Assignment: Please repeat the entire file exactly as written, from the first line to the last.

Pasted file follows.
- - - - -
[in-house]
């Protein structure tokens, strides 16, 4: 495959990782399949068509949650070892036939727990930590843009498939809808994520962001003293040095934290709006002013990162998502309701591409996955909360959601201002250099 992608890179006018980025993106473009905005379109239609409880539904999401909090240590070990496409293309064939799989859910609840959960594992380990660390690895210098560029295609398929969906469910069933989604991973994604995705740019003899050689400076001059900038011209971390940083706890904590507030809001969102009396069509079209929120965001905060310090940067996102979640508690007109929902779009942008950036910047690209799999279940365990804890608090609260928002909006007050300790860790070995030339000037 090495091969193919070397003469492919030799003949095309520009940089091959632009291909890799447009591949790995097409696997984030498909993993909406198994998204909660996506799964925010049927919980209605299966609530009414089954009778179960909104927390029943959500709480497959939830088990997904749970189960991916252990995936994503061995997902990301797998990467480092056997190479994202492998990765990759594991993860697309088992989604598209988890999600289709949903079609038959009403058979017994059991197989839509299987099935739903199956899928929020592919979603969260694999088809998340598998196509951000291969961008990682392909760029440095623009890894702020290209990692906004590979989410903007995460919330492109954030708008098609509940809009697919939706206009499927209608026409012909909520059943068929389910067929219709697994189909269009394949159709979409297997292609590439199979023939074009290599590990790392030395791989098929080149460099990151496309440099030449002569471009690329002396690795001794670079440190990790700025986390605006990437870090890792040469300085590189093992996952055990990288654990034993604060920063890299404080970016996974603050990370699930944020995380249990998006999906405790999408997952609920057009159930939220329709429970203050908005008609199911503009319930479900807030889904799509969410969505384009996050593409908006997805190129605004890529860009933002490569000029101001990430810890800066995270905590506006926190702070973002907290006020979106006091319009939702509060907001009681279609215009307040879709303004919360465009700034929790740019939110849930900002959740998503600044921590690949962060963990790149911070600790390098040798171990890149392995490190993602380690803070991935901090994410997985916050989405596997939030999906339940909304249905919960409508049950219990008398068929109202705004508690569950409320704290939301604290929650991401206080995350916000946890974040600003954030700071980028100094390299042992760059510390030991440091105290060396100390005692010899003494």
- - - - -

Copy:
[in-house]
């Protein structure tokens, strides 16, 4: 495959990782399949068509949650070892036939727990930590843009498939809808994520962001003293040095934290709006002013990162998502309701591409996955909360959601201002250099 992608890179006018980025993106473009905005379109239609409880539904999401909090240590070990496409293309064939799989859910609840959960594992380990660390690895210098560029295609398929969906469910069933989604991973994604995705740019003899050689400076001059900038011209971390940083706890904590507030809001969102009396069509079209929120965001905060310090940067996102979640508690007109929902779009942008950036910047690209799999279940365990804890608090609260928002909006007050300790860790070995030339000037 090495091969193919070397003469492919030799003949095309520009940089091959632009291909890799447009591949790995097409696997984030498909993993909406198994998204909660996506799964925010049927919980209605299966609530009414089954009778179960909104927390029943959500709480497959939830088990997904749970189960991916252990995936994503061995997902990301797998990467480092056997190479994202492998990765990759594991993860697309088992989604598209988890999600289709949903079609038959009403058979017994059991197989839509299987099935739903199956899928929020592919979603969260694999088809998340598998196509951000291969961008990682392909760029440095623009890894702020290209990692906004590979989410903007995460919330492109954030708008098609509940809009697919939706206009499927209608026409012909909520059943068929389910067929219709697994189909269009394949159709979409297997292609590439199979023939074009290599590990790392030395791989098929080149460099990151496309440099030449002569471009690329002396690795001794670079440190990790700025986390605006990437870090890792040469300085590189093992996952055990990288654990034993604060920063890299404080970016996974603050990370699930944020995380249990998006999906405790999408997952609920057009159930939220329709429970203050908005008609199911503009319930479900807030889904799509969410969505384009996050593409908006997805190129605004890529860009933002490569000029101001990430810890800066995270905590506006926190702070973002907290006020979106006091319009939702509060907001009681279609215009307040879709303004919360465009700034929790740019939110849930900002959740998503600044921590690949962060963990790149911070600790390098040798171990890149392995490190993602380690803070991935901090994410997985916050989405596997939030999906339940909304249905919960409508049950219990008398068929109202705004508690569950409320704290939301604290929650991401206080995350916000946890974040600003954030700071980028100094390299042992760059510390030991440091105290060396100390005692010899003494």